While it is tempting to speculate that circadian clocks in eukaryotic organisms are generated through mechanisms similar to those in cyanobacteria, this is not likely to be the case. It may be possible to dispense with rhythmic transcription for some genes, but we predict that some clock mRNAs continue to cycle. In the experiments described earlier where per and tim mRNA were kept constant (Yang and Sehgal 2001), mRNA levels of the PP2A regulatory subunit, tws, were probably still cycling and may have been sufficient to drive the rhythmic phosphorylation and thereby the cycling of PER. Cycling PER, in turn, would have rhythmically regulated activity of CLK–CYC. In the mammalian cell culture experiment where rhythms persisted despite constant levels of mCRY (Fan et al. 2007), some genes relevant to post-translational control of mCRY may have been expressed rhythmically. For example, mPER serves as a scaffold to mediate CKI epsilon phosphorylation of mCRY (Eide et al. 2002). This may have been sufficient for mCRY to rhythmically repress CLOCK–BMAL1. Experiments in the mammalian system have, in fact, demonstrated that repression of CLOCK–BMAL1 activity is essential for clock function (Sato et al. 2006).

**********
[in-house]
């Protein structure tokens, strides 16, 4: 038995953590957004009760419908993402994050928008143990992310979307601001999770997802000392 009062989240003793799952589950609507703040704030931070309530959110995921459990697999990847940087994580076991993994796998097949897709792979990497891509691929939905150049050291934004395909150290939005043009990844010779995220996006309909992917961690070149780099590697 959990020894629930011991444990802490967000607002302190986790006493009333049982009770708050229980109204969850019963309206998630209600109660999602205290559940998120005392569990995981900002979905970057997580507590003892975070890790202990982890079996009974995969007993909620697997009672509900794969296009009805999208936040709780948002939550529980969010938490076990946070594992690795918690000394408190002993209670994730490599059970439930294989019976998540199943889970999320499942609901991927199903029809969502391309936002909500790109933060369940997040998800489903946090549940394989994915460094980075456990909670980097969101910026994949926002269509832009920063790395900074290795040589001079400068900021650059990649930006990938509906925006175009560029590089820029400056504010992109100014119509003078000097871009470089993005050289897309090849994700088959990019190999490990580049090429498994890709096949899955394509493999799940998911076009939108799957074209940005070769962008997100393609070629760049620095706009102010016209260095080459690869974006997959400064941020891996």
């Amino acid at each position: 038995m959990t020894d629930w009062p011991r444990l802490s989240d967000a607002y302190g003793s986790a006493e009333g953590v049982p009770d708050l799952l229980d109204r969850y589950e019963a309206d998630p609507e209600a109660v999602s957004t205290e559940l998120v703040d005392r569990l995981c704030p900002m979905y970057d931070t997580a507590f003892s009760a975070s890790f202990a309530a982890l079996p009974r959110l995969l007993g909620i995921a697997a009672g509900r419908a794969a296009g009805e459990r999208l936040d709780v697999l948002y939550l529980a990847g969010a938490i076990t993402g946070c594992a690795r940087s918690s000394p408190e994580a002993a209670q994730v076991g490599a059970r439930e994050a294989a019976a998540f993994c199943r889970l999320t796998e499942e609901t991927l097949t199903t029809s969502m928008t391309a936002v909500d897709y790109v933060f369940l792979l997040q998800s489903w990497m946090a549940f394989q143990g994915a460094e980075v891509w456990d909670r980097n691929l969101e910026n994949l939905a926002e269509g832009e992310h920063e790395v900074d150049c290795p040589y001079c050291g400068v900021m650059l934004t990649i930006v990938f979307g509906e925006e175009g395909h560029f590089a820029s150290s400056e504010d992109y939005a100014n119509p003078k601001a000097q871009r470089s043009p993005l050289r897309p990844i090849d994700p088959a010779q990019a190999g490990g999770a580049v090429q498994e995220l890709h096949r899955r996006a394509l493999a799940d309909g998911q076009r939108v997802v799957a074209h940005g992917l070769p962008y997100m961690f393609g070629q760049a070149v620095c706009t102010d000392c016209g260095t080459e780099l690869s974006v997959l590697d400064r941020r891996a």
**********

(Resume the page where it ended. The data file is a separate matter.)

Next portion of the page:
As noted above, although levels of Drosophila CLK are constant throughout the day, there are robust daily oscillations of its phosphorylation (Houl et al. 2006; Yu et al. 2006). In addition, phosphorylation of CLK appears to directly affect its transcriptional activity (Kim and Edery 2006; Yu et al. 2006) [Likewise, transcriptional activity of mammalian BMAL1 and the cyanobacterial clock protein KaiC is regulated by phosphorylation (Eide et al. 2002; Nishiwaki et al. 2004; Xu et al. 2004).] Since the phosphorylation of CLK is PER dependent (Kim and Edery 2006; Yu et al. 2006), oscillations of PER could confer rhythmic regulation of CLK activity. Thus it seems that an oscillation of PER is a prerequisite for a functional clock. This oscillation has several components: cyclic PER protein expression and phosphorylation (Edery et al. 1994), rhythmic nuclear localization (Vosshall et al. 1994; Price et al. 1998), and subsequent binding to CLK–CYC (Lee et al. 1999) (Figure 2).